Sumatran porcupine

Hystrix sumatrae

SUBFAMILY

Hystricinae

TAXONOMY

Thecurus sumatrae (Lyon, 1907), Sumatra, Indonesia. OTHER COMMON NAMES

English: Sumatran thick-spined porcupine, Sumatran short-tailed porcupine, Indonesian porcupine.

PHYSICAL CHARACTERISTICS

Body length is 1.4-3.0 ft (42-93 cm) with mean of 1.8 ft (54 cm), tail length is 1.0-7.5 in (2.5-19 cm) with mean of 4 in (10 cm), and weight is 8.4-11.9 lb (3.8-5.4 kg). Short, rounded head (described as "cat's head"); no head or neck mane; upper side is dark brown to black and partly speckled in light color; underside is brown to gray-white. Body is covered with flattened spines; each grooved longitudinally and increasing in rigidity near tip; spines are interspersed with short hairs. Quills are smaller along tail and more flexible on underside. Specialized "rattling" quills on tail expand near tips, and are hollow so that quills can rattle when vibrated together to warn potential enemies. Coarse, bristle-like hairs cover feet. Nasal bones are small. Subgenus Thecu-rus resembles subgenus Hystrix in having shorter tail and longer quills. Resem bles subgenus Acanthion in that it lacks well-developed crest and its quills have only one black band.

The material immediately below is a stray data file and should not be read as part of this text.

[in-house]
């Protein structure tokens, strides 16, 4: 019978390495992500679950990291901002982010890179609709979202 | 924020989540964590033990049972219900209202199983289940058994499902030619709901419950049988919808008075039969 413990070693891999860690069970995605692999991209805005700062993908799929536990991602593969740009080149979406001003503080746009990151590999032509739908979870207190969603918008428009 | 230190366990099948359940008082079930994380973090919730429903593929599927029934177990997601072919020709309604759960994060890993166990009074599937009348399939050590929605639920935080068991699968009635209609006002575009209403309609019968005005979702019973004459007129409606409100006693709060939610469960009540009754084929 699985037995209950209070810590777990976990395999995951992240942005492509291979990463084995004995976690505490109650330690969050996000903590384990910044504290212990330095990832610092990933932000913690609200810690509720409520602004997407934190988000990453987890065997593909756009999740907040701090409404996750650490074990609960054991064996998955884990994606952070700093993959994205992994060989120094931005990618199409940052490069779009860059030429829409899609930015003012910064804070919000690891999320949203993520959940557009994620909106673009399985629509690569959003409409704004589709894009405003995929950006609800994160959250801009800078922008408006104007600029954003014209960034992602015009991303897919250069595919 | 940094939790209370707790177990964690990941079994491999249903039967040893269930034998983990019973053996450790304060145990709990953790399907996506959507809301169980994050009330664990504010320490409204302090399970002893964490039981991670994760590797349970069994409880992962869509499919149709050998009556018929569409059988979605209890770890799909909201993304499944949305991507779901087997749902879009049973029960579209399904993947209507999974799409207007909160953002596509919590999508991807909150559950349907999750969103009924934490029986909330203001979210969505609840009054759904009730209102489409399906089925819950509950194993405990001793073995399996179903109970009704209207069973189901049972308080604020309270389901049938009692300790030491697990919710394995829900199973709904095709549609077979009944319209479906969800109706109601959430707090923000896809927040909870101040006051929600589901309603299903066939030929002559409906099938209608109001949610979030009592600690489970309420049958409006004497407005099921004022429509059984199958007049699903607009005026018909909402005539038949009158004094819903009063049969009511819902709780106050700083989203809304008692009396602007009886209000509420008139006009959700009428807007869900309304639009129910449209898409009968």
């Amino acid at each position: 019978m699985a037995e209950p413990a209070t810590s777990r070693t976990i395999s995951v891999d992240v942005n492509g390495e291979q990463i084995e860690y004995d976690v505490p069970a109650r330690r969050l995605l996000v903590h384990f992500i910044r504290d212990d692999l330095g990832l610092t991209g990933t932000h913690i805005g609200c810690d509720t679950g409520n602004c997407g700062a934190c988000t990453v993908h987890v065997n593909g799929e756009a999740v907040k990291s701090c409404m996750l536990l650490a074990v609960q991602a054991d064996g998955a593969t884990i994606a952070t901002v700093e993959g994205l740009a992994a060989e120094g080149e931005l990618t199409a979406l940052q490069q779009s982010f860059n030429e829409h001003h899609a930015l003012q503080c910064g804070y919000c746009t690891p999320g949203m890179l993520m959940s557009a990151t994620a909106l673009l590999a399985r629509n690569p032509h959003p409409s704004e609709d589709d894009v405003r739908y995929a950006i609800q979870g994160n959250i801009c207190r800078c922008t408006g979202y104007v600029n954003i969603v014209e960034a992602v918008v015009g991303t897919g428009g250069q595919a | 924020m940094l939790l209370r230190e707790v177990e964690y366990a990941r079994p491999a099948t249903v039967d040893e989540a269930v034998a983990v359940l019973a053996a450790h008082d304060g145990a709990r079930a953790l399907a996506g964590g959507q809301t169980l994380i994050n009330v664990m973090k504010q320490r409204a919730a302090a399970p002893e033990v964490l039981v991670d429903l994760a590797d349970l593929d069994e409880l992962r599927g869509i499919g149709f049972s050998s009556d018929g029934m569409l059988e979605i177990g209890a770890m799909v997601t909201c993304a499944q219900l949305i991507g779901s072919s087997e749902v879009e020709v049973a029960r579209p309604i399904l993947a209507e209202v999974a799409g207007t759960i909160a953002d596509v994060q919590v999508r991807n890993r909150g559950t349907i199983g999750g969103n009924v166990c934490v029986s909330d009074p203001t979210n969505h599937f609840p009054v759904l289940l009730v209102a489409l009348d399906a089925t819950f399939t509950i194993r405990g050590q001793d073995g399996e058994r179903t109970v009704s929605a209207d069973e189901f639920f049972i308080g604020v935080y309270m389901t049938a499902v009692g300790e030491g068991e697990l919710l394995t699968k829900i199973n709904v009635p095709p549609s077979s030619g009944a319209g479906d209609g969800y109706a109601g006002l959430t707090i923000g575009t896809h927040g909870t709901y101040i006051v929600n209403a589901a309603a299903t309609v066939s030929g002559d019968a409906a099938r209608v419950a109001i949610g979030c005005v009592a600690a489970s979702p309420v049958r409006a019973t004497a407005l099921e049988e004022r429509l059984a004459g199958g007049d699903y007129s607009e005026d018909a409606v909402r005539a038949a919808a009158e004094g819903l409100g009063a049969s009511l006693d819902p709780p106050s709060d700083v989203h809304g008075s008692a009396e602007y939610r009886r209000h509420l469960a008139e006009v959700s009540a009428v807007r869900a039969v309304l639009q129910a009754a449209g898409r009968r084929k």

DISTRIBUTION

Sumatra.

HABITAT

Takes refuge in ground caves, rock crevasses, and under fallen trees; generally forests, abandoned and active plantations, and in rugged rocky areas.

BEHAVIOR

Frequently two per den (sometimes one or three). Poor climber.

FEEDING ECOLOGY AND DIET

An assortment of vegetation (similar to family).

REPRODUCTIVE BIOLOGY

Gestation period, number of young at birth, weight at birth, weaning period, and sexual maturity are all similar to those of family.

CONSERVATION STATUS

Not threatened.

SIGNIFICANCE TO HUMANS

Hunted for meat. Eat farmers' crops, and are thus perceived as pests. ♦

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